3 But these at last, &c.] The great principle of Harvey, “omnia ex ovo,” has received splendid confirmation from the labours of Hunter, Malpighi, and Dutrochet, but still more from the recent investigations and discoveries of Sir E. Home, who has given, in his 14th lecture, a detailed account of the progressive changes of the egg during incubation; illustrated by exquisite microscopical figures. He has ascertained that the moleculi or cicatricula, exists both in mammalia and birds, and that in the latter it becomes, after impregnation, the embryo ; which is nourished both by the yolk and the white. Sir Thomas seems, in one of his observations, to confound the grandines, or chalaze (which are two knotty bodies, proceeding from the two ends of the yolk) with the molecule, a round milk-white spot on the surface of the yolk-bag, surrounded with white concentric circles. The fact which he notices of the whole cluster of eggs being fertilized at once, is a case somewhat analogous to that of quadrupeds which produce several young at a birth with one impregnation : the case of the aphides is still more remarkable, in which this is the fact not only with the eggs of the individual, but with those of its offspring to the ninth generation.
Why the hen hatcheth not the egg in her belly, or maketh not at least some rudiment thereof within herself by the natural heat of inward parts, since the same is performed by incubation from an outward warmth after ?5 Why the egg is thinner at one extreme? Why there is some cavity or emptiness at the blunter end ?6 Why we open them at that part? Why the greater end is first excluded ? Why some eggs are all red, as the kestrils ; some only red at one end, as those of kites and buzzards ? Why some eggs are not oval but round, as those of fishes, &c.—are problems whose decisions would too much enlarge this discourse.
That snakes and vipers do sting or transmit their mischief by the tail, is a common expression not easily to be justified, and a determination of their venoms unto a part, wherein we could never find it; the poison lying about the teeth, and communicated by bite, in such as are destructive. And therefore, when biting serpents are mentioned in the Scripture, they are not differentially set down from such as mischief by stings; nor can conclusions be made conformable to this opinion, because, when the rod of Moses was turned into a serpent, God determinatively commanded him to take
up the same by the tail. Nor are all snakes of such empoisoning qualities as common opinion presumeth ; as is confirmable from the
4 So a new-laid egg, dc.] This is not the received theory of the coagulation of albumen. " Cohesive attraction is the real cause of the phænemenon. In proportion as the temperature rises, the particles of water and albumen recede from each other, their affinity diminishes, and then the albumen precipitates. However, by uniting albumen with a large quantity of water, we diminish its coagulating property to such a degree, that heat renders the solution merely opalescent. A new-laid egg yields a soft coagulum by boiling; but when, by keeping, a portion of the water has transuded so as to leave a void space within the shell, the concentrated albumen affords a firm coagulum.”-Ure.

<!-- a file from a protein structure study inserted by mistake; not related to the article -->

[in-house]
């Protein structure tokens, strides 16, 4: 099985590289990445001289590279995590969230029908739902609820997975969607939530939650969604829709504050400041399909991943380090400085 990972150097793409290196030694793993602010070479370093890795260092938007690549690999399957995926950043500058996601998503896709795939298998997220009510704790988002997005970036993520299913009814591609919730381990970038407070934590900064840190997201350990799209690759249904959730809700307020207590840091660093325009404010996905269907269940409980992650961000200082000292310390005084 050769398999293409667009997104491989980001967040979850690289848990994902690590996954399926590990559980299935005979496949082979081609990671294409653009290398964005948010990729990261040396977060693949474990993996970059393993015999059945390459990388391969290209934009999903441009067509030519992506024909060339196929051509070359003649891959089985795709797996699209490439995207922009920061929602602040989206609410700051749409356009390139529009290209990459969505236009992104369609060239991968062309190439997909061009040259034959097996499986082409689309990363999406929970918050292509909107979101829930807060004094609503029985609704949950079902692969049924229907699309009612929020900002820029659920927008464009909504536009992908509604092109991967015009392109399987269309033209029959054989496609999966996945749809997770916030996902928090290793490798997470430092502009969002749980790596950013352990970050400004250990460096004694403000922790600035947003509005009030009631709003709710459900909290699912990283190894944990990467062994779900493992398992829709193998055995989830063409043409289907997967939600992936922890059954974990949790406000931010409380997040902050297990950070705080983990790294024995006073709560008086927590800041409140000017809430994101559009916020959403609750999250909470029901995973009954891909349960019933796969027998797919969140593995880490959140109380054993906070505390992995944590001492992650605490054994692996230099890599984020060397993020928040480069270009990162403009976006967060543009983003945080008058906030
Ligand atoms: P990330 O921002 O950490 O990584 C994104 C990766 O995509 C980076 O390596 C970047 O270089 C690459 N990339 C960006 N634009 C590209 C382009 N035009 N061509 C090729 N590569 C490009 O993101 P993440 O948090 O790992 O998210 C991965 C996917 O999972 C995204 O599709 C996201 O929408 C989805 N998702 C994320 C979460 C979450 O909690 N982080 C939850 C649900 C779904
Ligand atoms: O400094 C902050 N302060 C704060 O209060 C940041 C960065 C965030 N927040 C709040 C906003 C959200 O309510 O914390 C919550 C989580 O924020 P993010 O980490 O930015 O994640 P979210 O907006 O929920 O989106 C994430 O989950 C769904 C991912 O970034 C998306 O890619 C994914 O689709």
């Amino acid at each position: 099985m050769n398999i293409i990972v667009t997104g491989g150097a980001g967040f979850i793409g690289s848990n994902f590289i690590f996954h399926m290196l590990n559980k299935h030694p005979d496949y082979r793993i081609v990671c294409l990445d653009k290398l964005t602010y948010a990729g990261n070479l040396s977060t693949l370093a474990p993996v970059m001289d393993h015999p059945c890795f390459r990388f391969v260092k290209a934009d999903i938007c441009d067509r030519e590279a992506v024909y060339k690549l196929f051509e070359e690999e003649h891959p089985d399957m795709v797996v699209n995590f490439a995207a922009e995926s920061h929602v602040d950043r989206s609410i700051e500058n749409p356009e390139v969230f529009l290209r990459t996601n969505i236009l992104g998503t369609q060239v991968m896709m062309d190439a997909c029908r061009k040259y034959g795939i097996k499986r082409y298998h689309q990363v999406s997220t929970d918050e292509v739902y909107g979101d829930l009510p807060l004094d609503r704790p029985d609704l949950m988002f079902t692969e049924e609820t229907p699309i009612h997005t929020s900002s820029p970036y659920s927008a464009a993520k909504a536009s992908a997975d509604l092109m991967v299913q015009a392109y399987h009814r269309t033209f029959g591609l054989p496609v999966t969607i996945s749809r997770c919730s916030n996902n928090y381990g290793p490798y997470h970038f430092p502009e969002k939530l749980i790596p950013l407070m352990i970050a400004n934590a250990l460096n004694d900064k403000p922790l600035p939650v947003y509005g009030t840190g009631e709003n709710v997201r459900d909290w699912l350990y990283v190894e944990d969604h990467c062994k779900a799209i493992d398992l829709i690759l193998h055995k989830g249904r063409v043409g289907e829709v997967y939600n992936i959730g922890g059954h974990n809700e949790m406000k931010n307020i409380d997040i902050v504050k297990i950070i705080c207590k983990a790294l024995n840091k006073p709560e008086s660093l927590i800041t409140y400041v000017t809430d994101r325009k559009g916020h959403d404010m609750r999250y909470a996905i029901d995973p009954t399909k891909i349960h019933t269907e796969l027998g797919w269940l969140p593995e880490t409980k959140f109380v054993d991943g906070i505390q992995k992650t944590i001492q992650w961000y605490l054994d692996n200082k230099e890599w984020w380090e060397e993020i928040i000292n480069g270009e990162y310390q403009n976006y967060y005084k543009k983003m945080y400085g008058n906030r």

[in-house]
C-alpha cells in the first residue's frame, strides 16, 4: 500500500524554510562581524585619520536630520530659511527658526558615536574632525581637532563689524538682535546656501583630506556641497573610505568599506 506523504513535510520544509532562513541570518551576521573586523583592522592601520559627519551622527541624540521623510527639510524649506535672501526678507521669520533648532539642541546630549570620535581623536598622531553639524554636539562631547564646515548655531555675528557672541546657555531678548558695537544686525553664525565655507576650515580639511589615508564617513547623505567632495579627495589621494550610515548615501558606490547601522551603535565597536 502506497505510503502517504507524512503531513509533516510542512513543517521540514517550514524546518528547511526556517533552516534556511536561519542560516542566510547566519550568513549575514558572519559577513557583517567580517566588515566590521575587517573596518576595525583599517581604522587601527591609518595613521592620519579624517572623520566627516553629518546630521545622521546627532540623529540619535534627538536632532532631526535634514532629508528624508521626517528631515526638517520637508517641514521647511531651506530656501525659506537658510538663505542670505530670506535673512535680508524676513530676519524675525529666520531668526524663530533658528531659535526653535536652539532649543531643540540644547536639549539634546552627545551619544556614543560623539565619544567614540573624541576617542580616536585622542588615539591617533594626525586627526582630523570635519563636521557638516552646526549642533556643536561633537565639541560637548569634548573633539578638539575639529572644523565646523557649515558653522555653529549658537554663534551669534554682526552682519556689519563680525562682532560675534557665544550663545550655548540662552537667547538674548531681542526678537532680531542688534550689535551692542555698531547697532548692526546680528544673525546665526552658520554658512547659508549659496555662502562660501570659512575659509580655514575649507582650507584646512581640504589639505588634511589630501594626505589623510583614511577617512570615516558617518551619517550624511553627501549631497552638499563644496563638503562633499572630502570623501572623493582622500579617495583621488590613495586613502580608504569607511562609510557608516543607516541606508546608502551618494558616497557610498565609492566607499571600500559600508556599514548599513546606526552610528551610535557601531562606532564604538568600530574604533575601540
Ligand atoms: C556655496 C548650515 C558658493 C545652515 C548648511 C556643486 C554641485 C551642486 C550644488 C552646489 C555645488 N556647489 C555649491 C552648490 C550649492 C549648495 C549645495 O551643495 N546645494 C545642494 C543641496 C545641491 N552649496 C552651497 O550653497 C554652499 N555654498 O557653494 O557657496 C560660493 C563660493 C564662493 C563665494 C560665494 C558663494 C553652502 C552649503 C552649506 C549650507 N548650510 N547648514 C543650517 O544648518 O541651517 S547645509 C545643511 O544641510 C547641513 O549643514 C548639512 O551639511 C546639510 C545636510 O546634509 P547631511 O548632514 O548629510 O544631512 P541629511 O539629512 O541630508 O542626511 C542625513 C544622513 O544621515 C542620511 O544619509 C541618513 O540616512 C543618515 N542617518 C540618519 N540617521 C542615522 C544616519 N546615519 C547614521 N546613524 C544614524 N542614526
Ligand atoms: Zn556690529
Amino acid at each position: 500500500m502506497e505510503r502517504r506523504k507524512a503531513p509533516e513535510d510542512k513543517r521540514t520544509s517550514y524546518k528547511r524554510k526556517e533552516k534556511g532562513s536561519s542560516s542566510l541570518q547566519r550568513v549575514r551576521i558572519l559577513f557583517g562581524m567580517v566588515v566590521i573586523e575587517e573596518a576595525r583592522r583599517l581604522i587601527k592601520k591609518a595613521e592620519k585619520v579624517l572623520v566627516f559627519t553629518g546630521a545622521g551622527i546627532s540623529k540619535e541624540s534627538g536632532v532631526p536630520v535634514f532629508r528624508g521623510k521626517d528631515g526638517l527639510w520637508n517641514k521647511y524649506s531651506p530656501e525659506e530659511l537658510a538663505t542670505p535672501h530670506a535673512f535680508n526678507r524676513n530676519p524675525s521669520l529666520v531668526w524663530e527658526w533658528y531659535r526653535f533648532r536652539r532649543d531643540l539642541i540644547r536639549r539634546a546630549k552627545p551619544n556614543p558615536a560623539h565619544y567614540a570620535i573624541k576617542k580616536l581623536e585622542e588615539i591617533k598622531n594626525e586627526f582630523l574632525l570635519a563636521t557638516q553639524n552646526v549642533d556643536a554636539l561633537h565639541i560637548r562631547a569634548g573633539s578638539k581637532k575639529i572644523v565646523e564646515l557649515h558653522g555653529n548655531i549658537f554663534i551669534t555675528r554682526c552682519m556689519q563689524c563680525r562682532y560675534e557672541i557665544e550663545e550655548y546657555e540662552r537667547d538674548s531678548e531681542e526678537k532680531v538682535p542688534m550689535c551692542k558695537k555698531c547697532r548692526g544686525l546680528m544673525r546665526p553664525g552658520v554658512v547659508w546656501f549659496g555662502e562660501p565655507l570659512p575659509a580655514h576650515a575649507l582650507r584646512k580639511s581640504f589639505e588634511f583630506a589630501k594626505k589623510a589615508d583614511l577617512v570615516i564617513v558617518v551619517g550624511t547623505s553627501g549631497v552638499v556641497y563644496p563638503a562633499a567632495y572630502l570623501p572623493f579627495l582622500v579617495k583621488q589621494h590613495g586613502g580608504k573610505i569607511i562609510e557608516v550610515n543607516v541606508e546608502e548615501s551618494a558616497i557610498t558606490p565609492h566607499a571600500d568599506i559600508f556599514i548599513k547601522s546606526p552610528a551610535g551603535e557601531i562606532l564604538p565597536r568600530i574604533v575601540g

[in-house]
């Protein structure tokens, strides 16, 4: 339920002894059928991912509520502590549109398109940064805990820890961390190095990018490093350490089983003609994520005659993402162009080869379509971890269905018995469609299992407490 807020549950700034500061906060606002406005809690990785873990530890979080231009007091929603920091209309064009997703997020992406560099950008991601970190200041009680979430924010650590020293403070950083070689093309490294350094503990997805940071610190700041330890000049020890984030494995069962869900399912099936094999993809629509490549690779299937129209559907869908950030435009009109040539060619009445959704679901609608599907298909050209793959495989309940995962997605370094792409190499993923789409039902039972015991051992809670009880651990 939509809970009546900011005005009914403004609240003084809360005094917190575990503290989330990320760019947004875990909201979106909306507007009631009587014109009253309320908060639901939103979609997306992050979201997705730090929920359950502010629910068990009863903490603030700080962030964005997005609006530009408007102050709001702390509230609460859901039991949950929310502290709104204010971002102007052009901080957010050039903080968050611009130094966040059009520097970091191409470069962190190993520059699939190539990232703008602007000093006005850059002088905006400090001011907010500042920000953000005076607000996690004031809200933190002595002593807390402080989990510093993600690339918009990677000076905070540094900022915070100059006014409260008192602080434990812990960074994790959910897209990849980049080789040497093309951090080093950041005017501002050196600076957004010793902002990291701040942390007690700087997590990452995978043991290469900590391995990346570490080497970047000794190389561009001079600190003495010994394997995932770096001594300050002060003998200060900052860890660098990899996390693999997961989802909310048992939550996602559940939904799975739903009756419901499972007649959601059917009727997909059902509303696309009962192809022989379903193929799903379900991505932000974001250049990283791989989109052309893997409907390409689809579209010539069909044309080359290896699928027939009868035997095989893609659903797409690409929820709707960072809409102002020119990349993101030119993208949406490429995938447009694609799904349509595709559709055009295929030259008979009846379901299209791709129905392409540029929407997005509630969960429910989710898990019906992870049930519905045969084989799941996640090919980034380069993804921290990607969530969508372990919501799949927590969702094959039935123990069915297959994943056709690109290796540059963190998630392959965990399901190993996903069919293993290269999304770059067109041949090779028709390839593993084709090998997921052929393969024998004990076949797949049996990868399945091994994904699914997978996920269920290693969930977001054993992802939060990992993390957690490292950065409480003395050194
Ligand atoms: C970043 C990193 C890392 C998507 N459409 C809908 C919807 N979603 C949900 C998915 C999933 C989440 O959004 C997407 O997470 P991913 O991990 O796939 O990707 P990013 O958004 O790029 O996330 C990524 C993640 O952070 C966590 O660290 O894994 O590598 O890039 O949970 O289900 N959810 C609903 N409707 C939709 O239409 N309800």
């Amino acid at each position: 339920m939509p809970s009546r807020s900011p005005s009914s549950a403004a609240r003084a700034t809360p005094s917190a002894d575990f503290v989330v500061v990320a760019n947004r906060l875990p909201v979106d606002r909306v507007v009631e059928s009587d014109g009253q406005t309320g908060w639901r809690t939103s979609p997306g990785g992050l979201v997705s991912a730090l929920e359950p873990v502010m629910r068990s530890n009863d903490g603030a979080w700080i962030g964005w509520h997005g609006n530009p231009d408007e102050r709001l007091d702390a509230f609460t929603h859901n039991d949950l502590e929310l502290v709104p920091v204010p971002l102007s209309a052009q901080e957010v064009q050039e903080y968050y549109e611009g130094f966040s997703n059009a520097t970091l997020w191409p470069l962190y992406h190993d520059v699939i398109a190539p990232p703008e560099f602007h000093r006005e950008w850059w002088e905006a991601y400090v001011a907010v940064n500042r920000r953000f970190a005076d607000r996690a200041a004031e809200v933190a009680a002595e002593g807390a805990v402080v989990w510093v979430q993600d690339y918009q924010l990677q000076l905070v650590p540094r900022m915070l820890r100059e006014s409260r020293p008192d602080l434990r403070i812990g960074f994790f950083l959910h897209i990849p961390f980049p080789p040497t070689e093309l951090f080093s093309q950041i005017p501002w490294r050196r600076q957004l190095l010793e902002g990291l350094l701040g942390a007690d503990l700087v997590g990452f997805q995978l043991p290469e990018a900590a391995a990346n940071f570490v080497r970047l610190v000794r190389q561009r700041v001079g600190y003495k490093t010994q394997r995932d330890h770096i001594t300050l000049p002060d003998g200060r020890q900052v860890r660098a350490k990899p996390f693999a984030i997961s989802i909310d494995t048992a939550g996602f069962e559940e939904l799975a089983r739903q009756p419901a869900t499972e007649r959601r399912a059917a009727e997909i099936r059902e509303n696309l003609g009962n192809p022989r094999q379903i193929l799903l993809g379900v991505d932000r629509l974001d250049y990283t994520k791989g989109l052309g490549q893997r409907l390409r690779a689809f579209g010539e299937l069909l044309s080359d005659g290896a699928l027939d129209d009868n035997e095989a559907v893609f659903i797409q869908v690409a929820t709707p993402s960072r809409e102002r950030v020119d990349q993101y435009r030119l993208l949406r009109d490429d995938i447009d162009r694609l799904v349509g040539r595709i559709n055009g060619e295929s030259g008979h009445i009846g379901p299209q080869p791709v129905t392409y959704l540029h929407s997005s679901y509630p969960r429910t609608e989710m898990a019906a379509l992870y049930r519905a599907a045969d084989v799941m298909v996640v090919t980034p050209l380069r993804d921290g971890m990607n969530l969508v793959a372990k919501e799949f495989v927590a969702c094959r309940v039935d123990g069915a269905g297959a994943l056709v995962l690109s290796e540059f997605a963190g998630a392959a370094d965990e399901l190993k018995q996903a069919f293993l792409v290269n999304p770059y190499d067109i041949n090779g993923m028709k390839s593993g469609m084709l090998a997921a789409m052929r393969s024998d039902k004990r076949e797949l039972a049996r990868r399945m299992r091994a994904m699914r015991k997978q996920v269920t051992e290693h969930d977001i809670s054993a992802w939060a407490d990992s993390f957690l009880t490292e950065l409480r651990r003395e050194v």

5 Why the hen, &c.] She does “make some rudiment,” viz. the molecule, which, however, without impregnation, would not become a chick by the process of incubation.
6 Why there is some cavity, &c.] It contains air, by which, in the earlier stages, the blood of the chick is aerated.
ordinary green snake with us, from several histories of domestic snakes, from ophiophagous nations, and such as feed upon serpents.7
Surely the destructive delusion, of Satan in this shape, hath much enlarged the opinion of their mischief. Which, notwithstanding, was not so high with the heathens, in whom the devil had wrought a better opinion of this animal, it being sacred unto the Egyptians, Greeks, and Romans, and the common symbol of sanity. In the shape whereof, Æsculapius, the god of health, appeared unto the Romans, accompanied their embassadors to Rome from Epidaurus, and the same did stand in the Tiberine isle upon the temple of Æsculapius.
Some doubt many have of the tarantula, or poisonous spider of Calabria, and that magical cure of the bite thereof by music. But since we observe that many attest it from experience; since the learned Kircherus hath positively averred it, and set down the songs and tunes solemnly used for it; since some also affirm the tarantula itself will dance upon certain strokes, whereby they set their instruments against its poison, we shall not at all question it.8 Much wonder is made of the borametz,9 that strange
from ophiophagous, dc.] But the venomous serpents are eaten as well as the harmless ---indeed the poison itself may be swallowed with impunity. Its fatality is evolved only on its entering into the circulation through a wound.
8 Some doubt many hare, d'c.] The effects ascribed to its wounds, and their wonderful cures have long been celebrated : but after all there seems to have been more of fraud than of truth in the business ; and the whole evil appears to consist in swelling and inflammation. Dr. Clavitio submitted to be bitten by this animal, and no bad effects ensued ; and the Count de Borch, a Polish nobleman, bribed a man to undergo the same experiment, in whom the only result was a swelling in the hand, attended by intolerable itching. The fellow's sole remedy was a bottle of wine, which charmed away all his pain, without the aid of "pipe and tabor.”—K. and Sp. i. 128.
9 the borametz.] Polypodium borametz, L. Mirbel (in the 8vo. edition of Buffon, by Sonnini) calls it polyp. chinois. Jussieu gives the following account of it under the article, BAP.OMETZ.
“ Cette espèce de polypode de Tartarie, polypodium borametz, L., présente dans la disposition de ses parties une forme singulière. Sa tige, longue d'environ un pied et dans une direction horizontale, est portée sur quatre ou cinq racines qui la tiennent élevée hors de terre. Sa surface est couverte d'un duvet assez long, soyeux et d'une couleur